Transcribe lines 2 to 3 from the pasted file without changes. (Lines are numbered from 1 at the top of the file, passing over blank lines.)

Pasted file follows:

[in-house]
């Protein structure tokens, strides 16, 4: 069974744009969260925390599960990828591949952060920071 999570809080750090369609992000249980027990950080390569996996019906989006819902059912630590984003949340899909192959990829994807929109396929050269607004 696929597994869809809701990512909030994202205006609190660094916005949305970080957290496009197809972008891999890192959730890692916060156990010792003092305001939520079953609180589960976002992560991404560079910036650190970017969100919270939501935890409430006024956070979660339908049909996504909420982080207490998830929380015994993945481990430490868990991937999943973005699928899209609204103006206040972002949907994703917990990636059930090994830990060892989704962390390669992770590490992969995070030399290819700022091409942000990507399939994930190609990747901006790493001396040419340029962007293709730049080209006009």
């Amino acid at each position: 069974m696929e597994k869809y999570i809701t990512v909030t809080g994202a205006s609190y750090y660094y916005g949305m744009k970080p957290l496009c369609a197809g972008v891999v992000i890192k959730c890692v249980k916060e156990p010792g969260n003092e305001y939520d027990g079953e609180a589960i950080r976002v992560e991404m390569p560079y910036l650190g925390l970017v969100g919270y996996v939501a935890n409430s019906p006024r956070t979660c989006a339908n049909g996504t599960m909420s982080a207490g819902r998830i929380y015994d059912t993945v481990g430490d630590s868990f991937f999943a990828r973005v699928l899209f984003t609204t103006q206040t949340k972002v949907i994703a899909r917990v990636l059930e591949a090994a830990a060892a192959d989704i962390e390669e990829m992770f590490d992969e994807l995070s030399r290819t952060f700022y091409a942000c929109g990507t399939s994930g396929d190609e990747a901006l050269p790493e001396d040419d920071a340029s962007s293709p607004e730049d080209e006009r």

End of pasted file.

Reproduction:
């Protein structure tokens, strides 16, 4: 069974744009969260925390599960990828591949952060920071 999570809080750090369609992000249980027990950080390569996996019906989006819902059912630590984003949340899909192959990829994807929109396929050269607004 696929597994869809809701990512909030994202205006609190660094916005949305970080957290496009197809972008891999890192959730890692916060156990010792003092305001939520079953609180589960976002992560991404560079910036650190970017969100919270939501935890409430006024956070979660339908049909996504909420982080207490998830929380015994993945481990430490868990991937999943973005699928899209609204103006206040972002949907994703917990990636059930090994830990060892989704962390390669992770590490992969995070030399290819700022091409942000990507399939994930190609990747901006790493001396040419340029962007293709730049080209006009």
């Amino acid at each position: 069974m696929e597994k869809y999570i809701t990512v909030t809080g994202a205006s609190y750090y660094y916005g949305m744009k970080p957290l496009c369609a197809g972008v891999v992000i890192k959730c890692v249980k916060e156990p010792g969260n003092e305001y939520d027990g079953e609180a589960i950080r976002v992560e991404m390569p560079y910036l650190g925390l970017v969100g919270y996996v939501a935890n409430s019906p006024r956070t979660c989006a339908n049909g996504t599960m909420s982080a207490g819902r998830i929380y015994d059912t993945v481990g430490d630590s868990f991937f999943a990828r973005v699928l899209f984003t609204t103006q206040t949340k972002v949907i994703a899909r917990v990636l059930e591949a090994a830990a060892a192959d989704i962390e390669e990829m992770f590490d992969e994807l995070s030399r290819t952060f700022y091409a942000c929109g990507t399939s994930g396929d190609e990747a901006l050269p790493e001396d040419d920071a340029s962007s293709p607004e730049d080209e006009r």